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Italy’s December 4th referendum vote on reform of the Italian political system to give more power to central government to, in turn, make it easier to pass legislation was seen as a major event for the markets. It was believed that if Prime Minister Renzi lost the vote the market would react badly, especially the Italian banks. This was because a new general election could see the election of the anti-EU Five Star Alliance, threatening Italy’s membership of the EU and even the fabric of the Euro currency. A Renzi defeat was also seen as negative for Italian banks who are in desperate need of financing and any political uncertainty would hamper this.

In the end, once again, we had a surprise move by the markets similar to the unexpected Brexit and Donald Trump market movement reactions. Renzi, and his political reform, was defeated. Equity markets opened lower but a sustained rally has followed. Since the ‘no’ vote the Italian stock market is up 9.2 % led by the banks. Indeed, the Italian banking index is up over 13%. UniCredit up almost 30%.

Investors are taking the view that, in the event of Italian banking difficulty, the European Central Bank would step in and provide support i.e the ECB is providing underlying support to the banks and the market.

The ECB has indeed been in the news recently: It met last week and made changes to its Quantitative Easing programme. This was expected after the ’negative’ Italian referendum news. The current programme is due to expire in March 2017, at present the ECB buys EUR 80 billion of government and corporate bonds each month. The ECB announced it would extend the programme by 6 months but reduce monthly purchases to EUR 60 billion. The markets viewed the news as a little mixed but ECB Chairman Mario Draghi has said he ‘will do whatever it takes’ (to stimulate European growth) and this again provides support to bond and equity markets.   

Indeed European equity markets continue to perform well and are close to their highs for the year.    

The German DAX is up 5.5% over the last fortnight and the FTSE 100 up 2.3%. Such markets have generally benefitted from solid economic data.


The US Federal Reserve is widely expected to raise interest rates when it meets later today. The key rate is the ‘Fed Funds’ rate which currently trades in the 0.25-0.50% range. Fed Funds is the rate that banks lend to each other overnight with money deposited at the US Federal Reserve (the Central Bank) and sets the benchmark for all other interest rates. It is worth remembering that US interest rates are still on post financial crisis ‘emergency’ levels and the US Federal Reserve wishes to ‘normalise’ interest rates, perhaps bringing Fed Funds back to 2-3% over the next two or three few years. A higher Fed funds rate would then give the central bank more room to manouvre should there be another financial crisis or similar.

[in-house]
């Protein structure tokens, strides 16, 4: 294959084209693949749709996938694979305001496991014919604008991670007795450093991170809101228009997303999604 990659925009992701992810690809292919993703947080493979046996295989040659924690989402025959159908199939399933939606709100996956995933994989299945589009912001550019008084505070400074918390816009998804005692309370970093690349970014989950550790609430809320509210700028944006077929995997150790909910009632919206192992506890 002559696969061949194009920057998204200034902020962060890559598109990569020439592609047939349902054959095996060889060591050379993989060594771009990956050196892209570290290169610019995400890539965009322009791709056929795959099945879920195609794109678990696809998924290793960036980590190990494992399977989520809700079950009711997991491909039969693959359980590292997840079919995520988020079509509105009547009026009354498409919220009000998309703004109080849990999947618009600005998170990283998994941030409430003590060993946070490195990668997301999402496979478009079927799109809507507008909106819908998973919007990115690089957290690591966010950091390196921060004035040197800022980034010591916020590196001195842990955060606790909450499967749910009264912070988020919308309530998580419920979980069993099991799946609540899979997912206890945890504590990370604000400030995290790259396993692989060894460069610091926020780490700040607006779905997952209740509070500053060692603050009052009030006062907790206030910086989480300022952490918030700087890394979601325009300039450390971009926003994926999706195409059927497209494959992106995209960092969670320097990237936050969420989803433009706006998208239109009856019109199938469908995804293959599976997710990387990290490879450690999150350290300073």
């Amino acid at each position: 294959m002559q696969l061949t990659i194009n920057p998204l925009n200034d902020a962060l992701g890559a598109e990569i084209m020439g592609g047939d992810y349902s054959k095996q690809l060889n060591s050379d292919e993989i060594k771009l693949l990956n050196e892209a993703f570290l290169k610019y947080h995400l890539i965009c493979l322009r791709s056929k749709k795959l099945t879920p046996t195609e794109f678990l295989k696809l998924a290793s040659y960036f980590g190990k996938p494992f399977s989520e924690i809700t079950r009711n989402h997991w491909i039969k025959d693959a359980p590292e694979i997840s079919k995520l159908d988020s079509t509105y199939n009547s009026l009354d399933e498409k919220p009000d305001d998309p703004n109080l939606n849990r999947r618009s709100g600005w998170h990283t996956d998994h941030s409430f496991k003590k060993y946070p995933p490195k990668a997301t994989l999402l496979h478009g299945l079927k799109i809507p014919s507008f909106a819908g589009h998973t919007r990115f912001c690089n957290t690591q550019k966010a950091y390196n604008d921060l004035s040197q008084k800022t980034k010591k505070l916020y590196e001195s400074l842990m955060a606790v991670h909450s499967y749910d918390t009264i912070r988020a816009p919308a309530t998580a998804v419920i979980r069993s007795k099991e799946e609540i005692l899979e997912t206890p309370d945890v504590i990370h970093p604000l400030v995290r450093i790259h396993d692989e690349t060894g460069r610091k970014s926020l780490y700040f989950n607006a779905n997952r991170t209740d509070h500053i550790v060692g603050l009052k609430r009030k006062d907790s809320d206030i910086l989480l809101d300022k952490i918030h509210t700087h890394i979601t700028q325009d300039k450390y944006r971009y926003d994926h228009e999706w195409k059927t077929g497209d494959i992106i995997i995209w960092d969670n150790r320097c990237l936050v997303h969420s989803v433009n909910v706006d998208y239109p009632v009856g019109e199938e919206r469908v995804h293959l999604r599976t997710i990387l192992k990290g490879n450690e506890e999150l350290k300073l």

Donald Trump stimulus policies around

  • Increased infrastructure spending
  • Lower corporate and personal taxes
  • Less regulation (especially within banking)

has provided major support to US equity markets. The main US S&P 500 index hit another all time high last week.

At the same time, the prospect of stronger economic growth/ higher inflation/ higher interest rates has led to a significant rise (up to 1% or 100 basis points depending on bond maturity) in bond yields – so prices falling sharply accordingly.  US Government bond yields rose further last week – rising 8 basis points (0.08) to 2.47% – the highest in 18 months. 30 year Govt bond yields are above 3%.

Foreign Exchange (FX)

The combination of Trump’s expansionary policies, with higher US interest rates looming, are supportive of the US Dollar as is the softer monetary policies in Europe i.e. further QE.

As a result the US Dollar is back to a 14 year high versus the Euro.

The US Dollar is similarly strong versus the Japanese Yen currently around 1 $ equals 115 Yen. Not that long ago 1 $ bought 100 Yen only.

The Japanese Yen is also regarded as a ‘safe haven’ destination as it is removed from European or US market troubles when they appear. With the world in a ‘risk on’ mode (favouring equity investment)  investors are shying away from the Japanese currency.

Commodities – OIL

OPEC finally reached an agreement on a solid 1.2 million barrels per day reduction in oil production. As part of the deal, non-OPEC countries, Russia and Iraq, also agreed to reduce production. Brent crude rose 9% on the news. OPEC, led by Saudi Arabia, had forced down the price of oil over the last 18 months to try and eliminate the US shale gas industry which has much higher costs. This has only been partially successful as the shale gas industry matures and the cost of production decreases through efficiency gains. The significant fall in OPEC oil revenues over the last 18 months, and the economic pain of OPEC members, has led to the need to reverse the oil price decline.


S&P 500: 2250

Nasdaq: 5400

FTSE 100: 6900

Bonds – 10 Year Government Yields

US 2.48%

EU 0.30%

GB 1.50%

Foreign Exchange 

EUR/USD  1.0600 (1 euro buys 1.0600 dollars)

GBP/USD  1.2600 (1 pound buys 1.2600 dollars)


OIL: Brent: 56.00 (dollars per barrel)

GOLD: 1155 (dollars per ounce)

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